There is also very limited research relating to the potential for weight loss on The Zone Diet. In a 2007 study comparing the Zone with three other diets including a low carb diet, a low-fat diet, and a low saturated fat-moderate carb diet, although at 2 months the losses were even across the groups at around 6lbs, after a year the losses on the Zone diet were the lowest of all four diets at just 3.5lbs in total. The previously mentioned 2003 review published in the Journal of the American College of Nutrition concluded that weight loss achieved by the Zone diet is explained by restricting calories, and not the 40:30:30 ratio. In fact, there are “scientific contradictions,” because following this ratio does not promote fat-burning or weight loss more than any other nutritionally-sound diet does.
Other criticisms of the diet are that it is time consuming and tedious to have to plan meals around the ratio, especially as every meal and snack must be adhere to the 40:30:30 rule, meaning there’s no possibility of filling up on protein one meal and then carbs the next. The diet also uses the Glycemic Index to indicate which carbs are ‘good’ or ‘bad’, and that is not without its critics, due to its simplification of the GI of foods and failure to consider how the addition of other foods affect it. For example, while a baked potato alone has a high GI, the addition of a healthy fat such as olive oil reduces the GI dramatically.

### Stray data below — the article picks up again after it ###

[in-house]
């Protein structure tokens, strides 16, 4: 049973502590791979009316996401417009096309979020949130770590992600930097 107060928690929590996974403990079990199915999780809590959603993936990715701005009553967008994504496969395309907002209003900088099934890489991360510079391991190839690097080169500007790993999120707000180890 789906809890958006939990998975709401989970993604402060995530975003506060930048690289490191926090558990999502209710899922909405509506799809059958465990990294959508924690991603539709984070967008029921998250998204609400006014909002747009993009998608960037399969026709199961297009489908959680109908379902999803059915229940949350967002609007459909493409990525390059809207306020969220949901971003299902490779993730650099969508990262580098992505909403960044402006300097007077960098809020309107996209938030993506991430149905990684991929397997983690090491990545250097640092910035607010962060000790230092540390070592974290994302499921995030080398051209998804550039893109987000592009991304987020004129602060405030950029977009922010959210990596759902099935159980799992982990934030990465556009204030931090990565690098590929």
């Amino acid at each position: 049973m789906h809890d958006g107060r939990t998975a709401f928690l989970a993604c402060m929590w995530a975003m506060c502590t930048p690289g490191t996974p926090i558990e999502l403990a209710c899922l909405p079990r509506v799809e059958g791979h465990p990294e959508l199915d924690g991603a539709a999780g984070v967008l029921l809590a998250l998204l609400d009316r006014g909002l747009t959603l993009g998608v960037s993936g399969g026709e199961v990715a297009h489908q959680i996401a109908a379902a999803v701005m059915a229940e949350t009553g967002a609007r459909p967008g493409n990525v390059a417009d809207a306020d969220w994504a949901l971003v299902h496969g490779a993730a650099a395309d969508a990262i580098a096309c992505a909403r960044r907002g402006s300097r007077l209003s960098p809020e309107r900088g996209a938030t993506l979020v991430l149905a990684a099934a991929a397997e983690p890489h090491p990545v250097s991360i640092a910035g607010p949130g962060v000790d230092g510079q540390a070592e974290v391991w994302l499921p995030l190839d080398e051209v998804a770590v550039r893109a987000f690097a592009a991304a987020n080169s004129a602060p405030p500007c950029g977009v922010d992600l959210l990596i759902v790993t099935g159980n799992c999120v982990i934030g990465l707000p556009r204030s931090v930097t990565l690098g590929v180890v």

Furthermore, the diet also centers round a very low calorie intake, 1,200 being the minimum amount recommended for a woman. This may explain why initial losses were better than those experienced by participants who followed the diet for a year, as such a strict regime is difficult to follow for an extended period. These calorie restrictions and the lack of importance placed on exercise would indicate that the Zone should be seen as a diet in the most restricted sense of the word, rather than a healthy way of eating that could be maintained for life.
While the diet promotes a healthier and steadier rate of weight loss and emphasizes the importance of losing fat and not muscle, it is doubtful whether The Zone Diet lives up to its claims. More importantly, here at Phen.com we strongly believe that if an eating plan is not viable in the long term, then it is limited in its efficacy as a choice for those wishing to lose weight and maintain that loss for life. Additionally, incorporating exercise into any lifestyle can only ever be a positive one and should never be dismissed as something only necessary to maintain weight loss; not only is exercise important for a healthy body, it also improves mood and energy levels, all of which help with weight loss both directly and indirectly.
In conclusion, while we recommend a balanced diet to optimize weight loss while taking Phen Caps, we do not believe a long-term healthy way of eating should be so strict, both in terms of the amount of calories consumed and in terms of the restricted and permitted foods. What do you think about The Zone Diet? Have you, or would you, try it? Let us know in the comments below!